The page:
Sanam Khatibi – A distinct affection of a more animal kind, 2016. Courtesy of the artist and Rodolphe Janssen, Brussels


Following visits to fifty-some artists studios in Belgium, the gallery now present works by nine very diverse and emerging artists. The exhibition wants to put a spotlight on talented artists who haven’t yet had many opportunities to show their works. The aim of the exhibition is not to give an overview of the Belgian art scene; it is rather a reflection of things that caught the gallery staff’s attention.


We are really interested in Etienne Courtois’ work, balancing on the border between photography and painting – sometimes with a literal overlap between both. The works on paper by Alejandra Hernández are also a must-see. We are caught by her direct, slightly naive, style of drawing and her fascination with aesthetic elements of primitive magical cultures. Finally, we also would like to draw your attention to Sanam Khatibi’s wonderful orientalist paintings. Her subjects are caught between power and failure; splendor and fragility; and fear and desire, often set in exotic-looking landscapes.


Balls & Glory gathers work of Sarah Caillard, Etienne Courtois, Kasper De Vos, Douglas Eynon, Julien Goniche, Liesbeth Henderickx, Alejandra Hernández, Sanam Khatibi and Klaas Vanhee; and takes place in Rodolphe Jannsen’s both gallery spaces.


Balls & Glory

14 January – 13 February

Rodolphe Janssen Gallery

Rue Livourne 35 & 32, 1050 Brussels






Aline Bouvy – Urine Mate 3 & Strategy of non cooperation, 2015. Courtesy of the artist and Albert Baronian, Brussels


In her first solo at Albert Baronian, Aline Bouvy questions issues related to the norms that unconsciously model our desires and dictate to us what is morally and aesthetically acceptable. From this perspective she tries to integrate residues considered morally “dirty” or aesthetically “ugly”, in order to liberate herself from the constructed categorization commanding us how to live our lives.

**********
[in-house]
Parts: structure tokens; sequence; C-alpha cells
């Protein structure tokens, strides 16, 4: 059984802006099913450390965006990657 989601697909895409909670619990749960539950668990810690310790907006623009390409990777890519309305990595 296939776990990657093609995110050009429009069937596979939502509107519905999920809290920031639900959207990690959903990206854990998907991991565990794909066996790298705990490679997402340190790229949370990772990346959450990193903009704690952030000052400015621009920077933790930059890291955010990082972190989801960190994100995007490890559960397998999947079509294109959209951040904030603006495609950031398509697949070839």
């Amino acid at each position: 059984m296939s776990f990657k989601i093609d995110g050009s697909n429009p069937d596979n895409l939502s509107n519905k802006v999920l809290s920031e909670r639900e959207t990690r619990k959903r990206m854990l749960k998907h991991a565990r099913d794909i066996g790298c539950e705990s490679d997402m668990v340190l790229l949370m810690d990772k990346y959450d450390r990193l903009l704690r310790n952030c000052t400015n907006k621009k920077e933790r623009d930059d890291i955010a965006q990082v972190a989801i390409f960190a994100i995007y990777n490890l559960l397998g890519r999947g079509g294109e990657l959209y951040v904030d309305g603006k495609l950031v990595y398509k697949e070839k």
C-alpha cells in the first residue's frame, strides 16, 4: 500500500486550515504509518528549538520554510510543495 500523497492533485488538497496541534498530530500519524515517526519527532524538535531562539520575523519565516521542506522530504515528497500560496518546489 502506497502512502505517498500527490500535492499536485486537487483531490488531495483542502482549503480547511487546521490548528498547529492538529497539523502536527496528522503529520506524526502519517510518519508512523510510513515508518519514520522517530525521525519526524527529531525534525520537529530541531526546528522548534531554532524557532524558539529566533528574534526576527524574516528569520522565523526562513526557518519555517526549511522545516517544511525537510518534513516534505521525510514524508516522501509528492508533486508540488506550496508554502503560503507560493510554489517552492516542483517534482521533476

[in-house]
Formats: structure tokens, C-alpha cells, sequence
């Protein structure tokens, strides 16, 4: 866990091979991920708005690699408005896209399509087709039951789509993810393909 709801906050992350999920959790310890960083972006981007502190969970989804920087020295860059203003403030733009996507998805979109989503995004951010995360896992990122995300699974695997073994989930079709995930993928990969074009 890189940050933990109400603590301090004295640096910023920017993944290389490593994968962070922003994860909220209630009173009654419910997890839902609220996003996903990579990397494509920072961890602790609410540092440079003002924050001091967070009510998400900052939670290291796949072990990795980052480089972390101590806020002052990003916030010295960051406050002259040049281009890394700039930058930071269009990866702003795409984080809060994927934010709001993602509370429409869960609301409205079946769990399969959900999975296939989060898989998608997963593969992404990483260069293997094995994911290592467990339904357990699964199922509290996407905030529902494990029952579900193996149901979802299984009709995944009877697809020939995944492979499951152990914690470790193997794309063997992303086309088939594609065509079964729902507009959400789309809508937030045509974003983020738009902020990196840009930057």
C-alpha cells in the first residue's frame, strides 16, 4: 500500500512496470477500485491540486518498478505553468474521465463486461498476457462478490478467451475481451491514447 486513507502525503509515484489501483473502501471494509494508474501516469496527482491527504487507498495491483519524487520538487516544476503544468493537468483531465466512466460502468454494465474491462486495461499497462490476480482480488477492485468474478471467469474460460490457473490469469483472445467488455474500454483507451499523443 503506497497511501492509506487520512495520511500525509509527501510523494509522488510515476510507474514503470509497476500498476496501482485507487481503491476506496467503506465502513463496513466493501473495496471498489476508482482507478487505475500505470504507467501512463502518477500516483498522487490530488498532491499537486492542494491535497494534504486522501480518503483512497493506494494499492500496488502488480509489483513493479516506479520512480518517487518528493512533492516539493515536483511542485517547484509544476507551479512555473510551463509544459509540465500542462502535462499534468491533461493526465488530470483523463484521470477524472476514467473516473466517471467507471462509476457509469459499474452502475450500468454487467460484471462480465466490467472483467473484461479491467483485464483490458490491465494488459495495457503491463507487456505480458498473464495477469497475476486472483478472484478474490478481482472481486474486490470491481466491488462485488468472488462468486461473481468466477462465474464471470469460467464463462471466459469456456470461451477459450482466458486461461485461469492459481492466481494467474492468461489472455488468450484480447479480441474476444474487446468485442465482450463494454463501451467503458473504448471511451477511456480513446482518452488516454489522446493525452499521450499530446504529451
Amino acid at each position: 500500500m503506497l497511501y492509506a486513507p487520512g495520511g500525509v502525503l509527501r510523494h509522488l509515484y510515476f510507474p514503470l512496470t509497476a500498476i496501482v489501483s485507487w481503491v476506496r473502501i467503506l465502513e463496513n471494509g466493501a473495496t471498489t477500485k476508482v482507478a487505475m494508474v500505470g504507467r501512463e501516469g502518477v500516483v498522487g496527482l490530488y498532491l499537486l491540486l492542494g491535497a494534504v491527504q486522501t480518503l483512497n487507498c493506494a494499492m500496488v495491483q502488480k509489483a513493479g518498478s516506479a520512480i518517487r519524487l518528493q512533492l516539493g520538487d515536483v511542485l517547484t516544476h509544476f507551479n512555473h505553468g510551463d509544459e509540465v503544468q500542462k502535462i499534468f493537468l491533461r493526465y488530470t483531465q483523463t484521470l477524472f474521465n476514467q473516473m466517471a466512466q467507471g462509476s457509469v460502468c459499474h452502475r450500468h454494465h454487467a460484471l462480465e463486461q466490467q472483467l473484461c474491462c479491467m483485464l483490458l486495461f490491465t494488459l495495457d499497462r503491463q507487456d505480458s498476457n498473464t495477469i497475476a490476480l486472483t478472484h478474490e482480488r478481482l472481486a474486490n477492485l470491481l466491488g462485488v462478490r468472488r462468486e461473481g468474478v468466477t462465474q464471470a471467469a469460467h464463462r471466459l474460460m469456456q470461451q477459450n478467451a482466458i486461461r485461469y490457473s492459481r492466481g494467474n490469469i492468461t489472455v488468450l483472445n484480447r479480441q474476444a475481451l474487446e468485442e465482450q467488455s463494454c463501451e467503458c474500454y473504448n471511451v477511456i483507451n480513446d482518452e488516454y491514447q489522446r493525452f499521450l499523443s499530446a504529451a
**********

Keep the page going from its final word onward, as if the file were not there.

Bouvy shows a number of linoleum panels, each with an integrated photograph, either showing a blurred male nude veiled by plants or an abstract plaster sculpture. The plants in the photographs are gathered on different wastelands across town, metaphors for the dark holes in our over-cultivated urban fabric. The plaster sculptures in two of the photographs are made of gypsum and the artist’s own urine. Spread through the gallery there is also a series of bas-relief-like sculptures of stray dogs. They remind us that the structure of the exhibition, like the one of our society, would otherwise be drawn out too neatly. Bouvy sees the stray dog as a symbol for a newfound freedom, necessary to survive in an environment created by man.


Urine, stray dogs and plants from wastelands thus appear as disturbing elements, disrupting clear order and rules, questioning the usefulness of a residue, of the things that appear beyond what is desired in a harsh but poetic way.


Aline Bouvy – Urine Mate

15 January – 27 February

Galerie Albert Baronian

2 Rue Isidore Verheyden, 1050 Brussels





Luc Fuller installation view 1 Painting Drawing brussels for artlead

Installation view of Luc Fuller’s Painting / Drawing. Courtesy of the artist and Rod Barton, Brussels


London gallerist Rod Barton just opened a new space in Brussels in the gallery complex at 67 Rue de la Régence, joining ranks with Jan Mot, Catherine Bastide, Micheline Szwajcer, Sorry We’re Closed, Jeanroch Dard, MonChéri, Walburger Wouters and Independent. The inaugural show is a solo exhibition with new work of Luc Fuller, who recently traded Portland for Copenhagen.


Fuller’s newest work moves away from the earlier, more conceptually grounded series such as his Wu-Tang or Clock paintings. These new series focus more on the gesture of painting itself, investigating different ways of applying paint and the positioning of the image on the canvas. Fuller says his interest in the ways of mediating an image this way probably comes from looking at books, and at how images are positioned on pages.


It’s a small show, just six paintings, but really worth the stop.
While you’re at Regence 67, drop by some of the other amazing galleries located in this building.


Luc Fuller – Painting / Drawing

21 January – 27 February

Rob Barton

76 Rue de la Régence, 1000 Brussels